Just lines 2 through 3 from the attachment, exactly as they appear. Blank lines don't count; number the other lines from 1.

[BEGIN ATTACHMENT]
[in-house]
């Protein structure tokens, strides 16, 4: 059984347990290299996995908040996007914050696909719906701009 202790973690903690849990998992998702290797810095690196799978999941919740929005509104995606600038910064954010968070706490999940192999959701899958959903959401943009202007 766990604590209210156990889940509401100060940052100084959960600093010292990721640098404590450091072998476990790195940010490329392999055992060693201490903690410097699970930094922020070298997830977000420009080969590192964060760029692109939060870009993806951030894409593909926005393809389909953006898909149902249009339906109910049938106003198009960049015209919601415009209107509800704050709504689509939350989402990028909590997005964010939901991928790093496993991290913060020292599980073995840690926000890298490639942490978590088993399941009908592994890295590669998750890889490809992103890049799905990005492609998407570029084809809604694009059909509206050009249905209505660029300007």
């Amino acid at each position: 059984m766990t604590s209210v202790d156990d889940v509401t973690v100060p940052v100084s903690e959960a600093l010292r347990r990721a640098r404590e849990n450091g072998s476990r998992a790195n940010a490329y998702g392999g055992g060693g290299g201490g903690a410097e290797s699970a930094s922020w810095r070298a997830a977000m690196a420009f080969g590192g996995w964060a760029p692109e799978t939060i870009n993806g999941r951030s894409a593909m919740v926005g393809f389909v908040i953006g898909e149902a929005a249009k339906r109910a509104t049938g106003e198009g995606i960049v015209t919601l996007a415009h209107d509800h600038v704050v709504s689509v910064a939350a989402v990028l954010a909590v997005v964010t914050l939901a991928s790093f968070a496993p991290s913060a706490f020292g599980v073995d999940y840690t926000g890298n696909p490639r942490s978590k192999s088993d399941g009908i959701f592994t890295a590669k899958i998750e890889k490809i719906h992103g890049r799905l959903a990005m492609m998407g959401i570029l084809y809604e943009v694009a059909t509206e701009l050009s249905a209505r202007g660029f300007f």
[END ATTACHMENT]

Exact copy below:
């Protein structure tokens, strides 16, 4: 059984347990290299996995908040996007914050696909719906701009 202790973690903690849990998992998702290797810095690196799978999941919740929005509104995606600038910064954010968070706490999940192999959701899958959903959401943009202007 766990604590209210156990889940509401100060940052100084959960600093010292990721640098404590450091072998476990790195940010490329392999055992060693201490903690410097699970930094922020070298997830977000420009080969590192964060760029692109939060870009993806951030894409593909926005393809389909953006898909149902249009339906109910049938106003198009960049015209919601415009209107509800704050709504689509939350989402990028909590997005964010939901991928790093496993991290913060020292599980073995840690926000890298490639942490978590088993399941009908592994890295590669998750890889490809992103890049799905990005492609998407570029084809809604694009059909509206050009249905209505660029300007």
């Amino acid at each position: 059984m766990t604590s209210v202790d156990d889940v509401t973690v100060p940052v100084s903690e959960a600093l010292r347990r990721a640098r404590e849990n450091g072998s476990r998992a790195n940010a490329y998702g392999g055992g060693g290299g201490g903690a410097e290797s699970a930094s922020w810095r070298a997830a977000m690196a420009f080969g590192g996995w964060a760029p692109e799978t939060i870009n993806g999941r951030s894409a593909m919740v926005g393809f389909v908040i953006g898909e149902a929005a249009k339906r109910a509104t049938g106003e198009g995606i960049v015209t919601l996007a415009h209107d509800h600038v704050v709504s689509v910064a939350a989402v990028l954010a909590v997005v964010t914050l939901a991928s790093f968070a496993p991290s913060a706490f020292g599980v073995d999940y840690t926000g890298n696909p490639r942490s978590k192999s088993d399941g009908i959701f592994t890295a590669k899958i998750e890889k490809i719906h992103g890049r799905l959903a990005m492609m998407g959401i570029l084809y809604e943009v694009a059909t509206e701009l050009s249905a209505r202007g660029f300007f």